THIS CHAPTER DESCRIBES permissible union and employer tactics in organizing employees and conducting an election campaign. The rights and obligations of unions, employees, and employers in organizing and in election campaigns are regulated by Sections 8 and 9 of the LMRA. Some of the actions discussed below are either protected or prohibited, as unfair labor practices, under Section 8. However, in addition to the unfair labor practice restrictions, the Board, under its authority to administer elections pursuant to Section 9, has determined that an election must be conducted under “laboratory conditions.” The Board prohibits an employer or union from engaging...

  11. 4 PROTECTION OF EMPLOYEES’ RIGHTS TO CONCERTED ACTIVITY AND TO SUPPORT UNIONS (pp. 124-162)

    WHAT ARE THE RIGHTS of employees to assist each other and to engage in “concerted activity” to protest, or otherwise, to address workplace and employment issues? What are the employees’ rights to engage in collective bargaining activities through the union, and how are those rights protected? This chapter discusses the increasingly important rules that grant employees rights to complain, protest and otherwise act together, but that also limit those rights.

    The principles discussed in this chapter are primarily based on Sections 7, 8(a)(1), and 8(a)(3) of the Act, which should be referred to while reading this material. (As previously noted,...

  12. 5 THE DUTY TO BARGAIN (pp. 163-229)

    THE ULTIMATE GOAL of a union is the successful negotiation and administration of a collective bargaining agreement. This chapter discusses the legal principles governing the collective bargaining process.

    The duty to bargain is governed by Sections 8(a)(5), 8(b)(3), and 8(d). It is an unfair labor practice under Section 8(a)(5) for an employer to refuse to bargain collectively with the representative of its employees. Section 8(b)(3) makes it an unfair labor practice for a union to refuse to bargain collectively with an employer whose employees it represents.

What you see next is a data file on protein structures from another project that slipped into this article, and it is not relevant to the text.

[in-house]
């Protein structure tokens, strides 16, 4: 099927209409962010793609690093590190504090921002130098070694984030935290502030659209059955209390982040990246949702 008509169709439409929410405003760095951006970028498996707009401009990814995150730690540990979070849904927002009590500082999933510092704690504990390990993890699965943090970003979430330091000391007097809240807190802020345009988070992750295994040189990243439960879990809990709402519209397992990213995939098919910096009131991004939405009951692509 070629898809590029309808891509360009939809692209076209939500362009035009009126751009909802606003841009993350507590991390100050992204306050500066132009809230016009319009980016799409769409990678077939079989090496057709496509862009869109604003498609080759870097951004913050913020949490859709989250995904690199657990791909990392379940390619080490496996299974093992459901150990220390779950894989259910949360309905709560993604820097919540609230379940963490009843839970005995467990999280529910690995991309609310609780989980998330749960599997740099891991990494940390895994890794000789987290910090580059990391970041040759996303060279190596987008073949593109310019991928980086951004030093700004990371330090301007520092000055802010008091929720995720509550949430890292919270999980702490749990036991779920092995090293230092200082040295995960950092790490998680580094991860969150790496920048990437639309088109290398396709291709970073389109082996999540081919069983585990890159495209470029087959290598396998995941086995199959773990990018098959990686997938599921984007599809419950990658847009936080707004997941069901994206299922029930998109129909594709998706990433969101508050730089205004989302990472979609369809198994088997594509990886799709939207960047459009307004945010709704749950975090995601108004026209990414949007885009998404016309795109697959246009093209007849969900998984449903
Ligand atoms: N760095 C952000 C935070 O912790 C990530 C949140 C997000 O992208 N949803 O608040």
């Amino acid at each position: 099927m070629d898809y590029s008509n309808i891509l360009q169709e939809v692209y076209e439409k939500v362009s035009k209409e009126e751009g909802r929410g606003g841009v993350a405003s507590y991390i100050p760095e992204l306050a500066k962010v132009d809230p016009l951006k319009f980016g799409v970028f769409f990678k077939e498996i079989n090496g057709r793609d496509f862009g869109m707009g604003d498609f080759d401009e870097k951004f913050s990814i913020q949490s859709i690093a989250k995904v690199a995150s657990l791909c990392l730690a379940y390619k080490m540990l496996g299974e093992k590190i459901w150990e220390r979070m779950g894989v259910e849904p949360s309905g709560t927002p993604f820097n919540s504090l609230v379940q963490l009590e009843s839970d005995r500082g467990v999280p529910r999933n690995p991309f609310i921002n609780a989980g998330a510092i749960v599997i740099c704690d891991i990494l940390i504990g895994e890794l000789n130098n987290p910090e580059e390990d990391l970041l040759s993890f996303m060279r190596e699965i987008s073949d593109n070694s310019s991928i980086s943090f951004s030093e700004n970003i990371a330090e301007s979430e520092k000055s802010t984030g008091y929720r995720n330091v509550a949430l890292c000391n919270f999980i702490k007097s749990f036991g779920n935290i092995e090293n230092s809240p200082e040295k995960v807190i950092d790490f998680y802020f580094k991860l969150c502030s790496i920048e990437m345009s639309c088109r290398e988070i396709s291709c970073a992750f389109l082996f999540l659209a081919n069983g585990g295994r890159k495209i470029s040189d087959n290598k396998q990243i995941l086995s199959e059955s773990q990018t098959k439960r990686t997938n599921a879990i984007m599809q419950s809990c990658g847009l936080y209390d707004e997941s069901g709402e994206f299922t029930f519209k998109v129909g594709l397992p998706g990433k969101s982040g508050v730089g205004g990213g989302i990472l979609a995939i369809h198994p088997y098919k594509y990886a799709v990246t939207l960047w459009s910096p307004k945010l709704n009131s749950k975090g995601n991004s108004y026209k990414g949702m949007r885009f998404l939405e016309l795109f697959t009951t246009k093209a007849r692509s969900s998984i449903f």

Section 8(d) defines the duty to bargain, described as the mutual obligation of the...

  13. 6 STRIKES, STRIKER RIGHTS, AND LOCKOUTS (pp. 230-260)

    THE VAST MAJORITY of all collective bargaining disputes are peacefully resolved. Yet, there are times when bargaining breaks down. On such occasions, employees may resort to their basic traditional right to strike. It is no exaggeration that the freedom of workers to strike, legally exercised, is one of the fundamental distinctions between democratic and totalitarian societies. A lockout is the employer’s economic equivalent to a strike. The right to lockout is governed by many of the same principles covering the employee’s right to strike.

    A strike is a concerted stoppage of work. While there is a constitutional right of free...

  14. 7 PICKETING, BOYCOTTS, AND RELATED ACTIVITY (pp. 261-311)

    PICKETING IS A TACTIC unions use in many varied situations. When employees strike, effective picketing is often a key to an effective strike. Picketing is also common in other protests, such as against another employer to protest substandard wages the employer is paying that undercut union wages and benefit levels, or against a product produced by a company whose employees are on strike. Picketing is also used in organizing campaigns, and as a means of informing the public of disputes and issues.

    There is a limited constitutional right to picket as a matter of free speech, which along with Section...

  15. 8 UNION REGULATION OF WORK AND THE ANTITRUST LAWS: Hot Cargo Agreements, Jurisdictional Disputes, and Featherbedding (pp. 312-349)

    UNIONS HAVE MANY legitimate reasons for attempting to regulate work. The historical claim of a fair day’s pay for a fair day’s work symbolizes labor’s claim to negotiate limits on job content and effort. Union efforts to regulate job content, protect work jurisdiction, and preserve unit work raise issues as to hot cargo clauses, restrictions on subcontracting, jurisdictional disputes, and featherbedding.

    Work restrictions affect competition and trade between employers. If a union negotiates a clause with its employer limiting the companies to whom the employer may subcontract work or initiates programs to maintain or expand the unionized market share of...

  16. 9 ENFORCEMENT OF COLLECTIVE BARGAINING AGREEMENTS AND THE DUTY TO ARBITRATE (pp. 350-391)